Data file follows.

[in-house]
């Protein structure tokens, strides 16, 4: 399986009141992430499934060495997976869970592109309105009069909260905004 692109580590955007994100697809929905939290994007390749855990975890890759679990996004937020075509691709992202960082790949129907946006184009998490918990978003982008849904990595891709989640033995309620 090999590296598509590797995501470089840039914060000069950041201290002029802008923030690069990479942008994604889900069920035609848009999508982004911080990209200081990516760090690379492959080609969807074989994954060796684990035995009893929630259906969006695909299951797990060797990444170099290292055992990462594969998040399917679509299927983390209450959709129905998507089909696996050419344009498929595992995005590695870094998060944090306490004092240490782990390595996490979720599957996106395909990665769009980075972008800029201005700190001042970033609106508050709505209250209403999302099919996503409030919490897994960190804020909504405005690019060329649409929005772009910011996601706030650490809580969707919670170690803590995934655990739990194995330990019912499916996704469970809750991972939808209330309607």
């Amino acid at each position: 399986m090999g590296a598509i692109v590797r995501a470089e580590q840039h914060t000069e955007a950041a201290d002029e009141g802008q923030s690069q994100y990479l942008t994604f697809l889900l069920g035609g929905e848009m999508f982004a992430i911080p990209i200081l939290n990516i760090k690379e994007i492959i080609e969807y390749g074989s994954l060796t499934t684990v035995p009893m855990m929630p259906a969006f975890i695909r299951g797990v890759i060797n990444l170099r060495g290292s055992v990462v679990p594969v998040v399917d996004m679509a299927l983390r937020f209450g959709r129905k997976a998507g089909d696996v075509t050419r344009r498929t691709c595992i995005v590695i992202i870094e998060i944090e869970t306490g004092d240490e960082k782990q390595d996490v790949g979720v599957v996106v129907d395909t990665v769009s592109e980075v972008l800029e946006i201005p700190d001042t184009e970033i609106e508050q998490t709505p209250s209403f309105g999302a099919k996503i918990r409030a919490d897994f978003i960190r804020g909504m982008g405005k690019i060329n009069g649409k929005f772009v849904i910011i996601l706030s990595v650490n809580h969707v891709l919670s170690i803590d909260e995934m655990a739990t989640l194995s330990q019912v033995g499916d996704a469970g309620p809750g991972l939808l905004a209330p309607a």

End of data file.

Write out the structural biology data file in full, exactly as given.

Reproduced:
[in-house]
């Protein structure tokens, strides 16, 4: 399986009141992430499934060495997976869970592109309105009069909260905004 692109580590955007994100697809929905939290994007390749855990975890890759679990996004937020075509691709992202960082790949129907946006184009998490918990978003982008849904990595891709989640033995309620 090999590296598509590797995501470089840039914060000069950041201290002029802008923030690069990479942008994604889900069920035609848009999508982004911080990209200081990516760090690379492959080609969807074989994954060796684990035995009893929630259906969006695909299951797990060797990444170099290292055992990462594969998040399917679509299927983390209450959709129905998507089909696996050419344009498929595992995005590695870094998060944090306490004092240490782990390595996490979720599957996106395909990665769009980075972008800029201005700190001042970033609106508050709505209250209403999302099919996503409030919490897994960190804020909504405005690019060329649409929005772009910011996601706030650490809580969707919670170690803590995934655990739990194995330990019912499916996704469970809750991972939808209330309607």
């Amino acid at each position: 399986m090999g590296a598509i692109v590797r995501a470089e580590q840039h914060t000069e955007a950041a201290d002029e009141g802008q923030s690069q994100y990479l942008t994604f697809l889900l069920g035609g929905e848009m999508f982004a992430i911080p990209i200081l939290n990516i760090k690379e994007i492959i080609e969807y390749g074989s994954l060796t499934t684990v035995p009893m855990m929630p259906a969006f975890i695909r299951g797990v890759i060797n990444l170099r060495g290292s055992v990462v679990p594969v998040v399917d996004m679509a299927l983390r937020f209450g959709r129905k997976a998507g089909d696996v075509t050419r344009r498929t691709c595992i995005v590695i992202i870094e998060i944090e869970t306490g004092d240490e960082k782990q390595d996490v790949g979720v599957v996106v129907d395909t990665v769009s592109e980075v972008l800029e946006i201005p700190d001042t184009e970033i609106e508050q998490t709505p209250s209403f309105g999302a099919k996503i918990r409030a919490d897994f978003i960190r804020g909504m982008g405005k690019i060329n009069g649409k929005f772009v849904i910011i996601l706030s990595v650490n809580h969707v891709l919670s170690i803590d909260e995934m655990a739990t989640l194995s330990q019912v033995g499916d996704a469970g309620p809750g991972l939808l905004a209330p309607a």